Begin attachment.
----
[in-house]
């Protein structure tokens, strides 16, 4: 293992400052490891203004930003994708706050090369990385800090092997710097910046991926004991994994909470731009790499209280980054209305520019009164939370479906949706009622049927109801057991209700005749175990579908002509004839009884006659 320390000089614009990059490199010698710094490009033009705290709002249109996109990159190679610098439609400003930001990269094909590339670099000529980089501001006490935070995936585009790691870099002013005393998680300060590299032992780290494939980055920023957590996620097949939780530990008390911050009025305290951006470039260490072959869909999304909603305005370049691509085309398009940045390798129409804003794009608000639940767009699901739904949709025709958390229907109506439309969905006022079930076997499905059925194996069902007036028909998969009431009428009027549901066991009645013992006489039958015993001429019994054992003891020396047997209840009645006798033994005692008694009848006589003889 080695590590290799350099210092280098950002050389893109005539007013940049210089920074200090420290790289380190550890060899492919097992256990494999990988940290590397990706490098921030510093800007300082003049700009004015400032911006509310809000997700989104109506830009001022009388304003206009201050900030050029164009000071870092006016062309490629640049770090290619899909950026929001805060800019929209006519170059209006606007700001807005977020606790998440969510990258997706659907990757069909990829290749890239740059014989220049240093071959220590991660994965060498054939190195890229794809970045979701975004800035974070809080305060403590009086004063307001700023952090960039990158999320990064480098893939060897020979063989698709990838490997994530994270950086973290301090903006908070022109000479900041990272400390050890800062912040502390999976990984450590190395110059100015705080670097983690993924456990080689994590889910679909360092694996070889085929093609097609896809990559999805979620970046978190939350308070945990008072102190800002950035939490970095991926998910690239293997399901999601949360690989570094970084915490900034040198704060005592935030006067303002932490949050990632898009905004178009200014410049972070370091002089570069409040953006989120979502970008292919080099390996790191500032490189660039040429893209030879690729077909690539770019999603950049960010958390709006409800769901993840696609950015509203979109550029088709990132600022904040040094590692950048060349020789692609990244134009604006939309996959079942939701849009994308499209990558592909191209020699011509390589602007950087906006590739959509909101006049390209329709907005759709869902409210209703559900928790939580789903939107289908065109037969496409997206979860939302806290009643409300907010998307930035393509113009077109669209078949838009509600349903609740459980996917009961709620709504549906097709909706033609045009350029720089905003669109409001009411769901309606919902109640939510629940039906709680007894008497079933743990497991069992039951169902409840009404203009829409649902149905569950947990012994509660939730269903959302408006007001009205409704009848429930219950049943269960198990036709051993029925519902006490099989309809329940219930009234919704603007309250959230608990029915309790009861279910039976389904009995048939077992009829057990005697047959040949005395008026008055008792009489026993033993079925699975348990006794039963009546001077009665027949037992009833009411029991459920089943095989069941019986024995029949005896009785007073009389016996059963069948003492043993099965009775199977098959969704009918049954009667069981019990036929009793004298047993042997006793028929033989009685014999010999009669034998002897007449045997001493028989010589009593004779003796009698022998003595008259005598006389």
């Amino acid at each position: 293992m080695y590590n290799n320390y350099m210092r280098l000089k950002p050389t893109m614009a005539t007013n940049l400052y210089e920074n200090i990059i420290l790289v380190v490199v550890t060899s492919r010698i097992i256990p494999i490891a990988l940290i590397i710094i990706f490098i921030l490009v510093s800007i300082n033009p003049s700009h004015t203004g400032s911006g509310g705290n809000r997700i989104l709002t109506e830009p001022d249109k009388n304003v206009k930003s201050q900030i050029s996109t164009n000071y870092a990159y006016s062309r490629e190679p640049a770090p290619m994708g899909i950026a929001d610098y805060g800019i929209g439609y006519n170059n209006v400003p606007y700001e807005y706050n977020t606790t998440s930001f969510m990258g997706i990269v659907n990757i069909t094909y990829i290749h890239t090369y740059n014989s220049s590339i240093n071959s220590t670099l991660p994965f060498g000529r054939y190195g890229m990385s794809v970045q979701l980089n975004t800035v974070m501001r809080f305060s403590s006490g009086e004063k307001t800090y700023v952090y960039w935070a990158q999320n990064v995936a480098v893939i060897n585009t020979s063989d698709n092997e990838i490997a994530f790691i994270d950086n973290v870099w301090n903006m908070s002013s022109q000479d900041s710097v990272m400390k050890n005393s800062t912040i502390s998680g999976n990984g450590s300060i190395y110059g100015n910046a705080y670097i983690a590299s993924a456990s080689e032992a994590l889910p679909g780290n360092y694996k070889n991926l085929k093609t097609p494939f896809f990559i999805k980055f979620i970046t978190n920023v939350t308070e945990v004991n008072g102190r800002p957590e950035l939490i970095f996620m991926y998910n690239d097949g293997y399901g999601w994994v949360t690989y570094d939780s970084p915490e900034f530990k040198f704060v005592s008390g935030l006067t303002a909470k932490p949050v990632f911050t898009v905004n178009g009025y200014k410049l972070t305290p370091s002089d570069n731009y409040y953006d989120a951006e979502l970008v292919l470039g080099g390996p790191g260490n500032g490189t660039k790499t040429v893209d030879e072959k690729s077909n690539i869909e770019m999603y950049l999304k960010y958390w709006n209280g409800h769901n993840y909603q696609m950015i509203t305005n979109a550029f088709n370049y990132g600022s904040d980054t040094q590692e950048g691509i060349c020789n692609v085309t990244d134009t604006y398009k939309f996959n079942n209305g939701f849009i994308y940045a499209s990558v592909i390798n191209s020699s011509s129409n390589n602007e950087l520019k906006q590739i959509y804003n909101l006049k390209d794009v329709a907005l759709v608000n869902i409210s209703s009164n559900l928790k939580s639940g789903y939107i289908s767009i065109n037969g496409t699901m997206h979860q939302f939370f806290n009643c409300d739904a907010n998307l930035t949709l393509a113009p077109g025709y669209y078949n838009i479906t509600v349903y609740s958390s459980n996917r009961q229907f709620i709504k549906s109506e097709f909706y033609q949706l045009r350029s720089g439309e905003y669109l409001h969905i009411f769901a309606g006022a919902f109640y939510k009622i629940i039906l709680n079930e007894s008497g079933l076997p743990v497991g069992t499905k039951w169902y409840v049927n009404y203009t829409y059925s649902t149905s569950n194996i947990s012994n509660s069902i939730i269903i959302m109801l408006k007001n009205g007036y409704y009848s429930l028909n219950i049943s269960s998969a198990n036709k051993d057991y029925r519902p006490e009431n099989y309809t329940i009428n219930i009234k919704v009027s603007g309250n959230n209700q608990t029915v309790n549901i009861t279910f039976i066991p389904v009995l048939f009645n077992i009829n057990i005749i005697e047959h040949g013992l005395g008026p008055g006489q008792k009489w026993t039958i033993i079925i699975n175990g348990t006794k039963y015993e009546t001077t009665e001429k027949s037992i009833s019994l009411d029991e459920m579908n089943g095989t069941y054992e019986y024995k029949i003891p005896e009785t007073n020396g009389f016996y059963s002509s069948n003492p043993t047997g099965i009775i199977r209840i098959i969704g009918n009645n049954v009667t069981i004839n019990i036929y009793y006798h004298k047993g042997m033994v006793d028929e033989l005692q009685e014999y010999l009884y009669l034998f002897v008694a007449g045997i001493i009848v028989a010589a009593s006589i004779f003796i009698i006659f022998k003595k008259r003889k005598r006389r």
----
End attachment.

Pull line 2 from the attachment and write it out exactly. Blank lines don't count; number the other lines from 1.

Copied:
């Protein structure tokens, strides 16, 4: 293992400052490891203004930003994708706050090369990385800090092997710097910046991926004991994994909470731009790499209280980054209305520019009164939370479906949706009622049927109801057991209700005749175990579908002509004839009884006659 320390000089614009990059490199010698710094490009033009705290709002249109996109990159190679610098439609400003930001990269094909590339670099000529980089501001006490935070995936585009790691870099002013005393998680300060590299032992780290494939980055920023957590996620097949939780530990008390911050009025305290951006470039260490072959869909999304909603305005370049691509085309398009940045390798129409804003794009608000639940767009699901739904949709025709958390229907109506439309969905006022079930076997499905059925194996069902007036028909998969009431009428009027549901066991009645013992006489039958015993001429019994054992003891020396047997209840009645006798033994005692008694009848006589003889 080695590590290799350099210092280098950002050389893109005539007013940049210089920074200090420290790289380190550890060899492919097992256990494999990988940290590397990706490098921030510093800007300082003049700009004015400032911006509310809000997700989104109506830009001022009388304003206009201050900030050029164009000071870092006016062309490629640049770090290619899909950026929001805060800019929209006519170059209006606007700001807005977020606790998440969510990258997706659907990757069909990829290749890239740059014989220049240093071959220590991660994965060498054939190195890229794809970045979701975004800035974070809080305060403590009086004063307001700023952090960039990158999320990064480098893939060897020979063989698709990838490997994530994270950086973290301090903006908070022109000479900041990272400390050890800062912040502390999976990984450590190395110059100015705080670097983690993924456990080689994590889910679909360092694996070889085929093609097609896809990559999805979620970046978190939350308070945990008072102190800002950035939490970095991926998910690239293997399901999601949360690989570094970084915490900034040198704060005592935030006067303002932490949050990632898009905004178009200014410049972070370091002089570069409040953006989120979502970008292919080099390996790191500032490189660039040429893209030879690729077909690539770019999603950049960010958390709006409800769901993840696609950015509203979109550029088709990132600022904040040094590692950048060349020789692609990244134009604006939309996959079942939701849009994308499209990558592909191209020699011509390589602007950087906006590739959509909101006049390209329709907005759709869902409210209703559900928790939580789903939107289908065109037969496409997206979860939302806290009643409300907010998307930035393509113009077109669209078949838009509600349903609740459980996917009961709620709504549906097709909706033609045009350029720089905003669109409001009411769901309606919902109640939510629940039906709680007894008497079933743990497991069992039951169902409840009404203009829409649902149905569950947990012994509660939730269903959302408006007001009205409704009848429930219950049943269960198990036709051993029925519902006490099989309809329940219930009234919704603007309250959230608990029915309790009861279910039976389904009995048939077992009829057990005697047959040949005395008026008055008792009489026993033993079925699975348990006794039963009546001077009665027949037992009833009411029991459920089943095989069941019986024995029949005896009785007073009389016996059963069948003492043993099965009775199977098959969704009918049954009667069981019990036929009793004298047993042997006793028929033989009685014999010999009669034998002897007449045997001493028989010589009593004779003796009698022998003595008259005598006389």